Aurora Centre, Burnside, Christchurch

22/02/2007 - 10/02/2007

Production Details

Director: Peter Bucher
Musical Director: Luke Di Somma
Composer and lyricist: Jonathan Larson
Choreographer: Kirsty Allpress

Executive Producer: Jeff Bucher

Leap of Faith Productions Ltd

Leap of Faith Productions Ltd presents the Christchurch premier of this multi ward winning production, live onstage at the Aurora Centre from February 22 to March 10, 2007.

The creative masterpiece of composer and lyricist Jonathan Larson, RENT opened in New York in 1996 winning numerous awards including the prestigious TONY award for best musical. The rock opera is loosely based on, and seen as a modern retelling of Puccini’s La Boheme.  Larson’s version focuses on eight friends in New York who rise above poverty, social prejudice and AIDS through love, tolerance and honesty.

An outstanding cast has been assembled under the two of Christchurch’s young theatre stars; director Pete Bucher and musical director Luke Di Somma. The cast is a combination of fresh talent and vastly experienced performers who have appeared with the Court Theatre, Showbiz Christchurch, Top Dog Theatre, NASDA and MUSOC. Leads in the production include Christchurch regulars Aaron Boyce and Leon Vant Veen as well as rising stars Jeremy Finnigan, Elly Bucher and Hannah Hamilton.  

RENT promises to be an exceptional production, bringing this masterpiece of modern musical theatre to Christchurch audiences for the first time.

Mark Cohen- Jeremy Finnigan
Roger Davis - Aaron Boyce
Mimi Marquez - Elly Bucher
Tom Collins - Rob Enari
Angel Dumott Schunard - Leroi Kippen
Jo-Anne Jefferson - Jane Campbell
Maureen Johnson - Hannah Hamilton
Benjamin Coffin - Leon V'ant Veen

Dean Gibbon
Nic Eason
Ryan Carville
Darryn Woods
Kat Greenwood
Izzy Tocker
Jo Owsley
Annie Hannafin
Steph Kokay
Jess Stringer

Theatre , Musical ,

A very talented line up

Review by Lindsay Clark 23rd Feb 2007

This brave new company invites us to view echoes of Puccini’s steamy and seamy La Boheme in the context of New York, 1996. The original production was highly acclaimed, winning both Tony and Pulitzer awards.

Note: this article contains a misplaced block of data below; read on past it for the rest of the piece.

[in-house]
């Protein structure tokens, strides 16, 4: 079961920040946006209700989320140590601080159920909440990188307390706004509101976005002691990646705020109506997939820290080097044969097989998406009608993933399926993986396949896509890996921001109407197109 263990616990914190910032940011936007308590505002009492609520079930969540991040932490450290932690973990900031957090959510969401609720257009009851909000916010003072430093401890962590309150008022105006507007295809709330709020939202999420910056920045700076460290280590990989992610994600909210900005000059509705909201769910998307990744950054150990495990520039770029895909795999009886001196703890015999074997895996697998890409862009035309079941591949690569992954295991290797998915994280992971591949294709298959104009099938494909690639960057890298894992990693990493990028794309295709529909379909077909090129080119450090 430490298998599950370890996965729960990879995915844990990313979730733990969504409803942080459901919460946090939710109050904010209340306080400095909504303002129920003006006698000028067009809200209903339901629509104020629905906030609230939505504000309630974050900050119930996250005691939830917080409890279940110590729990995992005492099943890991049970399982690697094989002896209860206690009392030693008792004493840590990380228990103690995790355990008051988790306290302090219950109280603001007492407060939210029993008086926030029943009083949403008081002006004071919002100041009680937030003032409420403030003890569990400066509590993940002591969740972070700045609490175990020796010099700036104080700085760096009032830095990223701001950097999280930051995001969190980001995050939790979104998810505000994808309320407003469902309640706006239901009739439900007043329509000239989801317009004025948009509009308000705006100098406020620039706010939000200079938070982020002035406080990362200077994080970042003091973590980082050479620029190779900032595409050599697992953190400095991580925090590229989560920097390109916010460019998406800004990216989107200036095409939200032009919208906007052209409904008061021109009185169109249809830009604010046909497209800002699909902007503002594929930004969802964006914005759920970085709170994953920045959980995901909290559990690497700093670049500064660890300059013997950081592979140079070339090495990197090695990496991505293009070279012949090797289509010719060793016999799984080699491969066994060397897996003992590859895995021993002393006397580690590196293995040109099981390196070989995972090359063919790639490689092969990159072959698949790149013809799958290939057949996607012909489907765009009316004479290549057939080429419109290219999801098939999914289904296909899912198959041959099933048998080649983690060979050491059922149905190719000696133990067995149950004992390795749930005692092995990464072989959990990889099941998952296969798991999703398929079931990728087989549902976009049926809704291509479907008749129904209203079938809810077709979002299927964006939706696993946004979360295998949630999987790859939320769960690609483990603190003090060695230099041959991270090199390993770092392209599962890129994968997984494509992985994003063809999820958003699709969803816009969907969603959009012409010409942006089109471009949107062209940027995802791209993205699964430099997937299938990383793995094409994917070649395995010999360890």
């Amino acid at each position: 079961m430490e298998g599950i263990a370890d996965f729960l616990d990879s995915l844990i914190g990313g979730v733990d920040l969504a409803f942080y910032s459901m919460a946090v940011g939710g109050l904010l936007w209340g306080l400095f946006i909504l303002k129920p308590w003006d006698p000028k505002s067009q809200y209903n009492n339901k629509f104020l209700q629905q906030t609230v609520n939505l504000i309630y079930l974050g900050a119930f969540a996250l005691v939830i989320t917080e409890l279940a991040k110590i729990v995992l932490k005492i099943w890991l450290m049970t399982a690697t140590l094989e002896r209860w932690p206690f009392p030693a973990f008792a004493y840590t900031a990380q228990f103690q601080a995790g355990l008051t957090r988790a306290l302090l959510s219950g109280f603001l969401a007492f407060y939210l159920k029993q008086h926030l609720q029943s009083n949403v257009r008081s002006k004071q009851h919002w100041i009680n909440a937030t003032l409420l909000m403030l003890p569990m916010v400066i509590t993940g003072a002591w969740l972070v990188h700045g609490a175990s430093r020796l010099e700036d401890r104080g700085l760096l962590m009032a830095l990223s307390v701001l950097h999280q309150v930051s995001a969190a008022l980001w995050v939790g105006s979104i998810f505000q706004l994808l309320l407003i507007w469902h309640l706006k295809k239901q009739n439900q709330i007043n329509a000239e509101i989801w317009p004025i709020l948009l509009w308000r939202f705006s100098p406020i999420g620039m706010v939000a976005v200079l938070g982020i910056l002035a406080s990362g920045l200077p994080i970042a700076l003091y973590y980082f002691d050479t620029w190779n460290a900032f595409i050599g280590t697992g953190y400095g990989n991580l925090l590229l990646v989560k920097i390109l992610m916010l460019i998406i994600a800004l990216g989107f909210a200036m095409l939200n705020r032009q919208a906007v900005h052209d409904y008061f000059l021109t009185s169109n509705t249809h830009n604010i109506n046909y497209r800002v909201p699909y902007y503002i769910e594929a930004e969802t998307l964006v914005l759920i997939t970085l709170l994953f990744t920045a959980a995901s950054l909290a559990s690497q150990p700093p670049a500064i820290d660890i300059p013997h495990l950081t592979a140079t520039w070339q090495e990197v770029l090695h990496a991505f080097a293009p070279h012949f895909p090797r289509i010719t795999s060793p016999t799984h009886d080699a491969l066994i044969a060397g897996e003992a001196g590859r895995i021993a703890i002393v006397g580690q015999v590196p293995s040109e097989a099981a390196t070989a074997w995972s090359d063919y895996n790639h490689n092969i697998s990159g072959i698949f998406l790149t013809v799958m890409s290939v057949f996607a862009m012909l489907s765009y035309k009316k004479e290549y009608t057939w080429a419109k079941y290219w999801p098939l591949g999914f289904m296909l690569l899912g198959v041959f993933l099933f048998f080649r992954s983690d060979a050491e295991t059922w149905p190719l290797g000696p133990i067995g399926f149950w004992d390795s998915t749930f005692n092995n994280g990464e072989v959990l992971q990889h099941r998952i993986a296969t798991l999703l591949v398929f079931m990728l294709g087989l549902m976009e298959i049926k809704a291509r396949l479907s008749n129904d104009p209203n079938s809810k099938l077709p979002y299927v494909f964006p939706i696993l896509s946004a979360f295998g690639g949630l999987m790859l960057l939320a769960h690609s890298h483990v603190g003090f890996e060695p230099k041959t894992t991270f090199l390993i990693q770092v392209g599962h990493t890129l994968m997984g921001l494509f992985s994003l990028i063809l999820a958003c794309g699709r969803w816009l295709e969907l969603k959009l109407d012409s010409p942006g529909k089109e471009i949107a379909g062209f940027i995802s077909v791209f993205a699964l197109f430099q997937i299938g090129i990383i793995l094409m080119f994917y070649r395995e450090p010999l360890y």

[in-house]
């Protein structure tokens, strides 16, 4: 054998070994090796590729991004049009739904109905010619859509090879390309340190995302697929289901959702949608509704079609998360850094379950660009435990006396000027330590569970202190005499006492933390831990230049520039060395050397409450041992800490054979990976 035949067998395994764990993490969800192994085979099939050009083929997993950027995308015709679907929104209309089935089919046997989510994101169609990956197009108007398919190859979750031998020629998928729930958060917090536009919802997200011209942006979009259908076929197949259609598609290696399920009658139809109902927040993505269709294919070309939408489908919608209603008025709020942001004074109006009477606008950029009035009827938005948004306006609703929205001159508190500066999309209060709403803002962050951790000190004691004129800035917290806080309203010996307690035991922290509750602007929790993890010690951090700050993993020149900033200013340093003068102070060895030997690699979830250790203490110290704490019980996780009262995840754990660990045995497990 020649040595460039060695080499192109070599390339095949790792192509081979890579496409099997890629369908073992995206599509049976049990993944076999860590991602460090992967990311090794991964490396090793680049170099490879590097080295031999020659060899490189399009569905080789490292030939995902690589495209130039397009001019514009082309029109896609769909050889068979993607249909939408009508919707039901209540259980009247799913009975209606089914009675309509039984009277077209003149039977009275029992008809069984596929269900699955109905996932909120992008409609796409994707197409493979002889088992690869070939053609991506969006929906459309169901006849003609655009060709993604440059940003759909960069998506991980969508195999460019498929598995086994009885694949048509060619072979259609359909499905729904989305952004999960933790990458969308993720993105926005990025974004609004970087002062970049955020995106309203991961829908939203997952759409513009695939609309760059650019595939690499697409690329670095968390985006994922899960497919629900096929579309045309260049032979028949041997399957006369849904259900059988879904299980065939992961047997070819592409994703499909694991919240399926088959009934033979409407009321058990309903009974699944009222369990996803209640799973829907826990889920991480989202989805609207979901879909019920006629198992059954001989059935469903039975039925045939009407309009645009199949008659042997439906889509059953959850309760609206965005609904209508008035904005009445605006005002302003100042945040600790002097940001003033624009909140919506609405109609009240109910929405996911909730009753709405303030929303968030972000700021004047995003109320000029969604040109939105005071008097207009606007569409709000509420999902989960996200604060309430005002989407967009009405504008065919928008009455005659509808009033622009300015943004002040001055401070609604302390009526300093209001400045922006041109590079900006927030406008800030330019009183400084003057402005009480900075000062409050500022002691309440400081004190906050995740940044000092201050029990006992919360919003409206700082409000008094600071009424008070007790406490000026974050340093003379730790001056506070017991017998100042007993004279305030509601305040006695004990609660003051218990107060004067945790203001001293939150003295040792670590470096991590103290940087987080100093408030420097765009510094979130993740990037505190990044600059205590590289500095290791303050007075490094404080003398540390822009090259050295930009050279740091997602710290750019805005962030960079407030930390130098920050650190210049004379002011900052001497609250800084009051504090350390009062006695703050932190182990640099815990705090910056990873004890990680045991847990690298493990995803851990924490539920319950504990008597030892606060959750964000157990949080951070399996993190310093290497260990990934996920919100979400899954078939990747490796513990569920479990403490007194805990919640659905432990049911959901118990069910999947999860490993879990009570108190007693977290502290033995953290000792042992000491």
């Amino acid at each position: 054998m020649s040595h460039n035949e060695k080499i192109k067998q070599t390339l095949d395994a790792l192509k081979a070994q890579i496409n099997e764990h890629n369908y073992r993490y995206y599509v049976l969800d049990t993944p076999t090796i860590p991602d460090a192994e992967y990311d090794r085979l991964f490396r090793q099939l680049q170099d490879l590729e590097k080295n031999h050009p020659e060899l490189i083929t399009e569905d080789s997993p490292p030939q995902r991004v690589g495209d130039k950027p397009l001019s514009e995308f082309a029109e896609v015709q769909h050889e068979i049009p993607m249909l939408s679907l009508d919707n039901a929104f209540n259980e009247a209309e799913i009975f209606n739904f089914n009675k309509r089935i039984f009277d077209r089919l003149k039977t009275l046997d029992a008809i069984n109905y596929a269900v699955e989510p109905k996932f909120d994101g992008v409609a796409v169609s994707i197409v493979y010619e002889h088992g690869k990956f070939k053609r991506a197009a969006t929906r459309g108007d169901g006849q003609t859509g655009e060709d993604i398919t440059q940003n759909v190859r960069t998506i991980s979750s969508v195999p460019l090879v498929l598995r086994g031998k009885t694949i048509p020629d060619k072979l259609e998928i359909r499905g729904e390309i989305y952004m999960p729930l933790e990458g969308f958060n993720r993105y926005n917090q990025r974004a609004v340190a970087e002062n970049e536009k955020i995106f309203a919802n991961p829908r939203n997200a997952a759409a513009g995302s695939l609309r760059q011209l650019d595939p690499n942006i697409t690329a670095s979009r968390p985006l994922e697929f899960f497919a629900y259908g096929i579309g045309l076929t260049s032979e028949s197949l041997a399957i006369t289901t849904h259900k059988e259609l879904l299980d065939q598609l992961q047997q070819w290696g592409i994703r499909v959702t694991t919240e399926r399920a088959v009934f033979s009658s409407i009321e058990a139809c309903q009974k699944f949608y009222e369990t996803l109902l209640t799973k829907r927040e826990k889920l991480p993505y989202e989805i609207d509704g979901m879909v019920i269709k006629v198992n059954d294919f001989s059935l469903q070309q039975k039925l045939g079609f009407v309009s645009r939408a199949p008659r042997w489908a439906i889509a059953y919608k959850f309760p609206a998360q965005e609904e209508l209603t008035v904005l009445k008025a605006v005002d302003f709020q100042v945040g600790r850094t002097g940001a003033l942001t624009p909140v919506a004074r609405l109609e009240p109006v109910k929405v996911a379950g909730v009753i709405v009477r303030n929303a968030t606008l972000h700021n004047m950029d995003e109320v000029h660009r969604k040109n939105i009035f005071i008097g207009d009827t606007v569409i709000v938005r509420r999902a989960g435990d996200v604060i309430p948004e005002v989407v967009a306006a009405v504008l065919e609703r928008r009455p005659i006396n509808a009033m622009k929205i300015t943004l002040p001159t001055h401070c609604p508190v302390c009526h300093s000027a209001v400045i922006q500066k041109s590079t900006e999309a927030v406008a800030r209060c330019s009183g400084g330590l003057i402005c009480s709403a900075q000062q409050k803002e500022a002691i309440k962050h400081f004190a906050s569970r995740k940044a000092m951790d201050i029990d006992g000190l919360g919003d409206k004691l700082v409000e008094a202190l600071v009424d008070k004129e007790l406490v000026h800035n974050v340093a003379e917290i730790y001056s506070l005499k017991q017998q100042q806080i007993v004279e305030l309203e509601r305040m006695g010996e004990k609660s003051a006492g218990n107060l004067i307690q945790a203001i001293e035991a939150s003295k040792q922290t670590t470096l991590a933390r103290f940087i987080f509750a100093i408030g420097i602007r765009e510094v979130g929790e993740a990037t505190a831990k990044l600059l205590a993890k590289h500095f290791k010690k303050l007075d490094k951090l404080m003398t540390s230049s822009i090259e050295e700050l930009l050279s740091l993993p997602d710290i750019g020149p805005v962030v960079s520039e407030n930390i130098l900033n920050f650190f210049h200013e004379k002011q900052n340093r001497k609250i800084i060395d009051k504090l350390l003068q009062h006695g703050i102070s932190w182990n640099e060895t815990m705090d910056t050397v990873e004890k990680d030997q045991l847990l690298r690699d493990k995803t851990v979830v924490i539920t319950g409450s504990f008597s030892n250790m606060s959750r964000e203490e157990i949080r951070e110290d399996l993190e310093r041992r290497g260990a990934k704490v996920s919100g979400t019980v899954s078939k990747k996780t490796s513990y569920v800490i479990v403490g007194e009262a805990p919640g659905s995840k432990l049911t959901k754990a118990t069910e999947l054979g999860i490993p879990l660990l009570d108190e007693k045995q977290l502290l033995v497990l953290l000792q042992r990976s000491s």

The impoverished artist in a condemned tenement building, romance, violence and compassion in the underbelly of a great city, the protests the betrayals… It is not difficult to see the connections or to appreciate the temptation to try this line in a rock opera. The title perhaps  echoes also Dario Fo’s  anarchic Can’t Pay Won’t Pay and the mood of the piece often seems  closer to his intentions than the world of the opera.

The familiarities are useful because the rock version darts about like a frantic and angry animal, driven by big sound and strong voices. Contrasting moments of lyrical sweetness are given sensitive treatment though and there is certainly enough depth in the casting to carry the show.

As in much musical theatre it is possible to read this work as another triumph of form over content but that would be to underestimate the warmth of the audience response to the opening night of a big work that will surely tighten and find more subtle rhythms as the season progresses.

In visual terms the show finds a suitable frame in this auditorium, using the height available in inventive ways. In particular the steep downlighting allows characters a chance to step out of the intimate relationship stories and to pound out the commentary numbers eye to eye with the audience.

The plot line, including an extraordinary volte face in which Mimi returns to life, is carried by eight roles, with same gender pairing as well as the traditional off again on again central romance. There is some vital linking by Mark (Jeremy Finnigan), who is shooting a documentary of events. As a device to cover and account for transitions between scenes the idea is more evident than effective, but his strong vocal contribution is in itself very valuable.

Mention must be made too of the gay couple Angel (Leroi Kipper) and Tom (Rob Enari). Both musically and dramatically they are outstanding in a very talented line up.

Carrying the story of the troubled composer Roger and his street lifer girl friend Mimi, Aaron Boyce and Elly Bucher are often of star quality. It is a measure of their ability to make poetry of the material that the final moments of the show, where compassion and yes, that old truism selfless love, do succeed.

The production is not without its limitations both technically and in the shaping of its material, but the passion of all concerned carries the day. Whether social prejudice, AIDS and wretched poverty are a useful springboard for the reworked story is another matter.


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